Fort Worth

December 23, 2013

Immigrants brought the Las Posadas Christmas tradition to Texas, U.S.

Beginning Dec. 16, according to the tradition, celebrants meet each night to follow children dressed as Mary and Joseph, shepherds and angels, as they go from place to place asking for, and being denied, shelter.

Carmela Garza first sang the songs of Las Posadas 70 years ago, when she was 4 years old.

“I was 7 years old the first time I understood what this is all about,” Garza said as she and about 50 fellow believers celebrated the Christmas tradition.

The crowd of parishioners from St. John the Apostle Catholic Church in North Richland Hills and other congregations were gathered Friday in a storefront off Bedford-Euless Road that usually hosts Zumba lessons. This night it was given over to the fifth of nine consecutive Las Posadas events, described as parties mixed with religious symbolism as well as cultural and religious lessons for children.

Beginning Dec. 16, celebrants meet each night to follow children who are dressed as Mary and Joseph, shepherds and angels, as they go from place to place asking for, and being denied, shelter, said Father Juan Guerrero of Holy Name Catholic Church in Fort Worth.

“The posadas commemorate not only the journey that Mary and Joseph made from Nazareth to Bethlehem, but also their struggle to find shelter for Jesus’ birth and the nine months that Mary carried him,” Guerrero said.

Seven-pointed star

Eventually, the children and the crowd following them are invited into a home or other building where they find shelter, sing songs and recite the rosary, but also enjoy traditional foods and a pinata.

The pinata in the shape of a seven-pointed star — each point representing a cardinal sin — is broken with a stick, Guerrero said.

The stick “represents the strength and power of God,” Guerrero said. “When broken, the fall of candy, fruit, etc, represents the reward and gift” for overcoming sin.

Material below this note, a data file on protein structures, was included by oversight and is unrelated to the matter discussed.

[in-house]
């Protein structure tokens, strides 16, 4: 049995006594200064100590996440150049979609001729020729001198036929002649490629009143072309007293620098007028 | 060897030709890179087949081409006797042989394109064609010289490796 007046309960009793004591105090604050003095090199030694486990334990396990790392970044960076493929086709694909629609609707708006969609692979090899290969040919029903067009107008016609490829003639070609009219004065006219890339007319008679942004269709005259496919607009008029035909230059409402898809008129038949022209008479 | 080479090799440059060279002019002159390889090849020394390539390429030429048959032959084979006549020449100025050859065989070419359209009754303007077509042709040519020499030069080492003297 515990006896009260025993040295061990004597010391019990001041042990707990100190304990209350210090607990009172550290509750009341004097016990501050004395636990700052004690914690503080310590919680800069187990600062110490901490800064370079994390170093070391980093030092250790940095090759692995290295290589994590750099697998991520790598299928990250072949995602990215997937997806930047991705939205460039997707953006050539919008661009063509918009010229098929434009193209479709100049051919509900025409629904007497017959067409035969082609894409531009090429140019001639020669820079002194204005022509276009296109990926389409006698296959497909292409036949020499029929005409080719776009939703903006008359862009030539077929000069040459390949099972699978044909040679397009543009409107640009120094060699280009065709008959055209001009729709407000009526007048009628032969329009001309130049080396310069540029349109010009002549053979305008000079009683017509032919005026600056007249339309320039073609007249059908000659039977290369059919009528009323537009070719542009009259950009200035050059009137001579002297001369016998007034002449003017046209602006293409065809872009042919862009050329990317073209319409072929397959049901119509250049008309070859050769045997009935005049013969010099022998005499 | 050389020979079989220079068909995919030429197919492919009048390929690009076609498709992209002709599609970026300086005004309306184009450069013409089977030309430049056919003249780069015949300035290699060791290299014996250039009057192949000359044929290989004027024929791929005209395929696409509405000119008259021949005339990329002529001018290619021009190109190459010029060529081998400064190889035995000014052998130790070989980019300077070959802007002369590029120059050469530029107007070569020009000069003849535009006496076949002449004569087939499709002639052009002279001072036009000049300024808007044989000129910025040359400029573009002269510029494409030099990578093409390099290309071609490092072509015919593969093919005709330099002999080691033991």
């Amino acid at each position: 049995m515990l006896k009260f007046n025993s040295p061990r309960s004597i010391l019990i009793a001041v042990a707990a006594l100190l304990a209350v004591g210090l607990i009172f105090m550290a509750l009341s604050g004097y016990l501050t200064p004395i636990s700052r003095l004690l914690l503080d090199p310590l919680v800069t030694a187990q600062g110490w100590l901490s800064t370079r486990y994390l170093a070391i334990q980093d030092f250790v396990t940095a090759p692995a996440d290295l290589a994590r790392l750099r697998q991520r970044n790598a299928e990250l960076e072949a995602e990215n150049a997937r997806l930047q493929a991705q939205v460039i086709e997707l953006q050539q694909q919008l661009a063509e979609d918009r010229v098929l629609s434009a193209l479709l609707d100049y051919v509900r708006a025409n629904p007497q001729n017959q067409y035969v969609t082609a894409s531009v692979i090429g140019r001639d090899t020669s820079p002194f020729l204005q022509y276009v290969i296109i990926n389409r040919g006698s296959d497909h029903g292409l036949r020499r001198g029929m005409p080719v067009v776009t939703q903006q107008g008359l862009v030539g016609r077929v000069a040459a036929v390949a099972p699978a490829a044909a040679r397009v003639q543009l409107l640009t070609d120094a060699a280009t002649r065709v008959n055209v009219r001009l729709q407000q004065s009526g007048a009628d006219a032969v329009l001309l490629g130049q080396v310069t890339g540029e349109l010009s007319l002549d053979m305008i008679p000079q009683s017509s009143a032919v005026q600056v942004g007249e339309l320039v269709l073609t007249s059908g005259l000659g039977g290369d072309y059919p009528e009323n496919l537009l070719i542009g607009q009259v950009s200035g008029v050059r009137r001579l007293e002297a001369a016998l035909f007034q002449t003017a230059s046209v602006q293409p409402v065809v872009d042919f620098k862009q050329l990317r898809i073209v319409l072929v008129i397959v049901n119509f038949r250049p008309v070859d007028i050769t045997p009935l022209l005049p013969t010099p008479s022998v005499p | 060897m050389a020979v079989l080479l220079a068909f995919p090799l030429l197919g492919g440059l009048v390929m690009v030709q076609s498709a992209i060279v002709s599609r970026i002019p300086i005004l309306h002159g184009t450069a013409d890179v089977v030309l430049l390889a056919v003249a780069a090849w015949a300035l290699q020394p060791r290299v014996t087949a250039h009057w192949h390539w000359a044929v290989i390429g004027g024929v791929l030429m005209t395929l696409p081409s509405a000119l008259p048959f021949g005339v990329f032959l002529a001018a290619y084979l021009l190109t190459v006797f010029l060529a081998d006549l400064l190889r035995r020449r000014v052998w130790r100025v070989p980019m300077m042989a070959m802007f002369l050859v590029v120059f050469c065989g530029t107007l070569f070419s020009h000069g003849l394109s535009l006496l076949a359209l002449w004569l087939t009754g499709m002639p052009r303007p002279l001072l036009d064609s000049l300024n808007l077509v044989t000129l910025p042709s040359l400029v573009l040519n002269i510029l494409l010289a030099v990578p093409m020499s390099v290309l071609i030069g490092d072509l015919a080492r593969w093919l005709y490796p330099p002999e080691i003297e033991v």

Each of the first eight nights the congregants meet in people’s homes or other places, but the last of the posadas on Christmas Eve culminates with a commemoration in a church that includes a Mass.

The tradition was brought to St. John the Apostle in 1997 at the insistence of Father Daniel Kelley, said church spokeswoman Lola Pasillas.

“I had to go to other parishes to find out how to do Las Posadas,” Pasillas said. “Our Hispanic community was flourishing at St. John. That was one of the big Christmas traditions, and father [Kelley] was responding to the needs of the community. It’s been very successful.”

Fighting materialism

Passing down the Las Posadas tradition to their children helps parishioners avoid focusing “on the materialistic Christmas, Santa Claus and what the world has to offer,” Pasillas said. “There’s a deeper meaning than warm fuzzy. It goes into the essence of our faith. Watching this actually touches the foundation of my faith in my heart.”

Las Posadas came to the United States with Latin American people who grew up celebrating it, and like most traditions that are powerful enough to cross borders, its meaning is more than the sum of its parts.

Garza said the emotion she has felt from Las Posadas has matured over time, but never changed.

“It’s like when the Virgin Mary was expecting Jesus,” Garza said. “It’s like when I was expecting my first baby. It’s like when I held my first baby in my arms. It’s love.”

Star-Telegram reporter Diane Smith contributed to this article.

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